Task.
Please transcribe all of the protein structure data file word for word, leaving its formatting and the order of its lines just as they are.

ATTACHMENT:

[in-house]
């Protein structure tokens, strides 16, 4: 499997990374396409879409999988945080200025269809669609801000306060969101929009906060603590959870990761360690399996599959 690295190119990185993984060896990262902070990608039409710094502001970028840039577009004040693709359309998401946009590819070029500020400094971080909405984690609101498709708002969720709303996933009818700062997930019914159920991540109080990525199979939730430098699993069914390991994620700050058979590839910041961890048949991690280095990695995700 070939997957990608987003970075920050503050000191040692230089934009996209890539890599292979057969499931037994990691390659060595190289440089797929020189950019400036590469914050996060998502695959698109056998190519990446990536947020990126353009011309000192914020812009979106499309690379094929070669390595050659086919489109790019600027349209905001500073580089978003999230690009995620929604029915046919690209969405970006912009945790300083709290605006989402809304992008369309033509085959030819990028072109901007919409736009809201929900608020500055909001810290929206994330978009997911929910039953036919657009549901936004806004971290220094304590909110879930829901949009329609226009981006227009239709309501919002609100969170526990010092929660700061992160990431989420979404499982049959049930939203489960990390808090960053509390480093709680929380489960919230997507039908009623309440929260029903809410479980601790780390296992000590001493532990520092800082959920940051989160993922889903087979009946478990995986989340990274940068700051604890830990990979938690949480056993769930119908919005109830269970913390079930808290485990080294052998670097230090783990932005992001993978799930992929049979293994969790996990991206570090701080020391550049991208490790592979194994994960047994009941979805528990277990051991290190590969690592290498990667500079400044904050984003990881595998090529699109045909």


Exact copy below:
[in-house]
């Protein structure tokens, strides 16, 4: 499997990374396409879409999988945080200025269809669609801000306060969101929009906060603590959870990761360690399996599959 690295190119990185993984060896990262902070990608039409710094502001970028840039577009004040693709359309998401946009590819070029500020400094971080909405984690609101498709708002969720709303996933009818700062997930019914159920991540109080990525199979939730430098699993069914390991994620700050058979590839910041961890048949991690280095990695995700 070939997957990608987003970075920050503050000191040692230089934009996209890539890599292979057969499931037994990691390659060595190289440089797929020189950019400036590469914050996060998502695959698109056998190519990446990536947020990126353009011309000192914020812009979106499309690379094929070669390595050659086919489109790019600027349209905001500073580089978003999230690009995620929604029915046919690209969405970006912009945790300083709290605006989402809304992008369309033509085959030819990028072109901007919409736009809201929900608020500055909001810290929206994330978009997911929910039953036919657009549901936004806004971290220094304590909110879930829901949009329609226009981006227009239709309501919002609100969170526990010092929660700061992160990431989420979404499982049959049930939203489960990390808090960053509390480093709680929380489960919230997507039908009623309440929260029903809410479980601790780390296992000590001493532990520092800082959920940051989160993922889903087979009946478990995986989340990274940068700051604890830990990979938690949480056993769930119908919005109830269970913390079930808290485990080294052998670097230090783990932005992001993978799930992929049979293994969790996990991206570090701080020391550049991208490790592979194994994960047994009941979805528990277990051991290190590969690592290498990667500079400044904050984003990881595998090529699109045909």